To Landmark or Not to Landmark: That Was the Question

The decision to landmark our house in Fort Collins’ historic Old Town neighborhood didn’t come easily. It was about six years ago: My wife and I had recently moved to Colorado from an apartment on a busy street in San Francisco, and we were looking forward to owning our first house together—with as few complications as possible.

We had found a hundred-year-old American Foursquare-style house, also known as a “Denver Square” due to the style’s popularity in the Denver area from 1895 to 1930. The house was spacious, open, and located right where we wanted to live. It even had a bit of history: The first owners were a popular local college professor and the daughter of a pioneering Fort Collins family.

We offered to buy the house “as-is,” and our offer was accepted.

It wasn’t long before we realized that the house needed a lot of work—both cosmetically and to satisfy the homeowners’ insurance company. The prior owners had taken good care of it, but it was showing its age. The kitchen was hopelessly outdated and knob-and-tube wiring lurked under the lathe-and-plaster walls. The small front porch appeared to have been tacked on as an afterthought, and we came up with grand ideas for replacing it with a porch that wrapped around half of the house.

In the meantime, we considered our city landmarking options. I had made a few phone calls to check out Fort Collins’ landmark designation program, mostly out of curiosity. Our initial impression was that it would restrict our options for working on our home. One city representative said that some people landmark their homes as a way to keep the neighborhood’s character intact, while others sought the prestige that came from owning a house that was worthy of being landmarked. These ideas appealed to me, but they weren’t enough. My wife wasn’t interested at all.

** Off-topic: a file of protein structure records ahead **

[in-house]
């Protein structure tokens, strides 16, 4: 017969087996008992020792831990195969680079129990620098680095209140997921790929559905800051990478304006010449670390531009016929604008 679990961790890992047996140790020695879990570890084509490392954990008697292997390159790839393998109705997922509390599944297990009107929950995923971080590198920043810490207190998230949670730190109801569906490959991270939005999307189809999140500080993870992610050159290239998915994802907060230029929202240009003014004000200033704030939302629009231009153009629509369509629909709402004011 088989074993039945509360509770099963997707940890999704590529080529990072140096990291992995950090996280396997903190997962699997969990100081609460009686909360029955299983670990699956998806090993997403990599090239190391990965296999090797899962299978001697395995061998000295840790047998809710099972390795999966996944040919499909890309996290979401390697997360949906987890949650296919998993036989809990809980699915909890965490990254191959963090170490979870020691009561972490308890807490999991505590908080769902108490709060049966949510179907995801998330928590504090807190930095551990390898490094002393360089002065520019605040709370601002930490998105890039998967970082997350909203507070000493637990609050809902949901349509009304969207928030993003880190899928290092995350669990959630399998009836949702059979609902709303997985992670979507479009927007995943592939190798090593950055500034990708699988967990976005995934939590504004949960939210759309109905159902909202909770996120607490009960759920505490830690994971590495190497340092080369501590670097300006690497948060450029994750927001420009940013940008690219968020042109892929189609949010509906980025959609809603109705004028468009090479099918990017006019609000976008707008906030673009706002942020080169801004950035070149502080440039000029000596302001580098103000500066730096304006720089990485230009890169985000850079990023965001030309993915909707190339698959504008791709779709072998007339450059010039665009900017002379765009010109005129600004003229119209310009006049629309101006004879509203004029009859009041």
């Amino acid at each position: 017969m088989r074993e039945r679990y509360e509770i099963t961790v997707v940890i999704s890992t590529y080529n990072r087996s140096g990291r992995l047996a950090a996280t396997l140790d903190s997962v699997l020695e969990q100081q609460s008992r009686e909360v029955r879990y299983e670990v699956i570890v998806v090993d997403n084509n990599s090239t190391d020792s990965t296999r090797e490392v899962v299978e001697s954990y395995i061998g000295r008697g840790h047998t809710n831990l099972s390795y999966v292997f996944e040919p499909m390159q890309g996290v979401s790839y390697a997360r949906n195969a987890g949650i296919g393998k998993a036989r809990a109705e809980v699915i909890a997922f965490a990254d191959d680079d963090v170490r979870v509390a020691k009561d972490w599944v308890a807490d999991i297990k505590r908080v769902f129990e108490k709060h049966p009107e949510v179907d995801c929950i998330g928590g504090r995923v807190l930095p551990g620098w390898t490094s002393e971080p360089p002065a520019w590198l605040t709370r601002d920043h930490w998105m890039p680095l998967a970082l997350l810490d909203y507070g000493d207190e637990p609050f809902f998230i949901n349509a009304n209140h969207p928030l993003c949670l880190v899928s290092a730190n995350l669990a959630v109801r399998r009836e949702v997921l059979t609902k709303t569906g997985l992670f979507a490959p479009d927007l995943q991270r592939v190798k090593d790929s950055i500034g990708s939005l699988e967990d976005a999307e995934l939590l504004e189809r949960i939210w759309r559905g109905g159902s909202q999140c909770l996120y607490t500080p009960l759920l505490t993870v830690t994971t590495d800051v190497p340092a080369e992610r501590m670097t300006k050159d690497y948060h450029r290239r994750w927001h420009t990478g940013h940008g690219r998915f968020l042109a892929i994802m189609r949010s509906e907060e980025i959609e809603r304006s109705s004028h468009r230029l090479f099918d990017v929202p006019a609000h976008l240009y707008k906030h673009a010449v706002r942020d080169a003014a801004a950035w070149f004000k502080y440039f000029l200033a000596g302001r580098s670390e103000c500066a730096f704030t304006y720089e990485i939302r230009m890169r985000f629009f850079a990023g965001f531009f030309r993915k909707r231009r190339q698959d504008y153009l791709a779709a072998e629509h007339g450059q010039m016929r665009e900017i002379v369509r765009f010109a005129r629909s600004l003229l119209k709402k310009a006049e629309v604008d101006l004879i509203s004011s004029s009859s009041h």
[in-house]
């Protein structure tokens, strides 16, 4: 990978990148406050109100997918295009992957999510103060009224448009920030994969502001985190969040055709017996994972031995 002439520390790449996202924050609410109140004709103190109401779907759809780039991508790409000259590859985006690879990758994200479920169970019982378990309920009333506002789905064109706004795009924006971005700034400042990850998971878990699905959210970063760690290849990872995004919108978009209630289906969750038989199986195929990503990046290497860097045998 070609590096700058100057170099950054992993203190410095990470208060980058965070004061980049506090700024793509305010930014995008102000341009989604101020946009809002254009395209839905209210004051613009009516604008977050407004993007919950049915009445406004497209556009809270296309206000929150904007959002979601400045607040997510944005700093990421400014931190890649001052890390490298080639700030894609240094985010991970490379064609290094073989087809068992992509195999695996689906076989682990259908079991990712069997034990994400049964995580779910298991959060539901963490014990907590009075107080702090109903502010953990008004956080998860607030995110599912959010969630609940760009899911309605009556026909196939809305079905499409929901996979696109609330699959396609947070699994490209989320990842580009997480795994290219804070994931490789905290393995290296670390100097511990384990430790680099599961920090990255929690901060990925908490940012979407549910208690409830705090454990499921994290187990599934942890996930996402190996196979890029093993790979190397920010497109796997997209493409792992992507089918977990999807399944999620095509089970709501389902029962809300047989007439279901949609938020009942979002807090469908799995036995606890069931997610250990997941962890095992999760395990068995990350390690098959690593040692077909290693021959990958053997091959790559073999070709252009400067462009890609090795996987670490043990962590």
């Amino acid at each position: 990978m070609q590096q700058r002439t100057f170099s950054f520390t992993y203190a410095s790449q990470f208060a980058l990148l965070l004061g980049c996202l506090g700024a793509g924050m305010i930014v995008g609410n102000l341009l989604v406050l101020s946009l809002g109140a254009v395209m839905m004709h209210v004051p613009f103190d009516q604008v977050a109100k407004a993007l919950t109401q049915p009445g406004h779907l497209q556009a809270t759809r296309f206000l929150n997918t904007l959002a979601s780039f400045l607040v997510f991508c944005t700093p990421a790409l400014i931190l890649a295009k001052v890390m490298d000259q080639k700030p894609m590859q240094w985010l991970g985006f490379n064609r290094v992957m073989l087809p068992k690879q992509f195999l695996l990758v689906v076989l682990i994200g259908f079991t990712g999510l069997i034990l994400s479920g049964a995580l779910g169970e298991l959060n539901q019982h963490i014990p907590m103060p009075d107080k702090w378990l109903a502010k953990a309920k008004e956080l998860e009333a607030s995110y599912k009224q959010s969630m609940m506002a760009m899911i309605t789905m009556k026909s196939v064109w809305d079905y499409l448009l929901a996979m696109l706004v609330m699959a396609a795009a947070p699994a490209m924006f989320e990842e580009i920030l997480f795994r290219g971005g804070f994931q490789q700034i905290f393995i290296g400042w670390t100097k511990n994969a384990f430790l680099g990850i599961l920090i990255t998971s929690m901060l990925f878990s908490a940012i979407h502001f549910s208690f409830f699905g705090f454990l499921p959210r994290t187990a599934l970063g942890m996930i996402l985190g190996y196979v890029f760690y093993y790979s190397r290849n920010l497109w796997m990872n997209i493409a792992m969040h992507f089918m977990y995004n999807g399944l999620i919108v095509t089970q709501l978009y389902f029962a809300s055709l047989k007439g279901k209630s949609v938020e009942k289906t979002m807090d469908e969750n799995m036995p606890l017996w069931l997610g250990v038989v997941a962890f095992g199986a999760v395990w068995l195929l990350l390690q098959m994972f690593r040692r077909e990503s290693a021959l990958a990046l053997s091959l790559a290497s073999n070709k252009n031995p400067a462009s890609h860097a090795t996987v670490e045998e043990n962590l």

Before and after images of the Brian Cooke house.

The Cooke's home before work began (left) and after work was finished (right).

Photo by Brian Cooke.

As we got deeper into the process and saw how much it was going to cost, we began to look more closely at the financial benefits of landmarking. There were several: Fort Collins has zero-interest loans for landmarked properties that would help us with several key projects, which included the cracked foundation, the outdated wiring, and the peeling exterior paint. We’d also be eligible for dollar-for-dollar state tax breaks on projects that were approved by the History Colorado Office of Archaeology and Historic Preservation. On the other hand, we’d be giving up things like the wrap-around porch, which would have drastically changed the look of the house.

Eventually we realized that, after buying and renovating our dream house, we’d have limited resources for these important but secondary projects. Either we’d never get to those projects or we’d be living in the house for years before we’d get around to them. Or, we supposed, we might get lucky with the lottery.

We took a deep breath and signed the landmark papers.

Now, five years later, my wife and I agree that it was the right decision. We’ve received several city loans that won’t need to be repaid until the house is sold, and we’ll be exempt from state taxes for a few more years. There was a lot of paperwork along the way, but we got a lot done. We even fixed up the front porch, which was threatening to fall off the house. And although it’s not the grand, wrap-around porch that we’d envisioned, I have to say that it looks pretty darn good.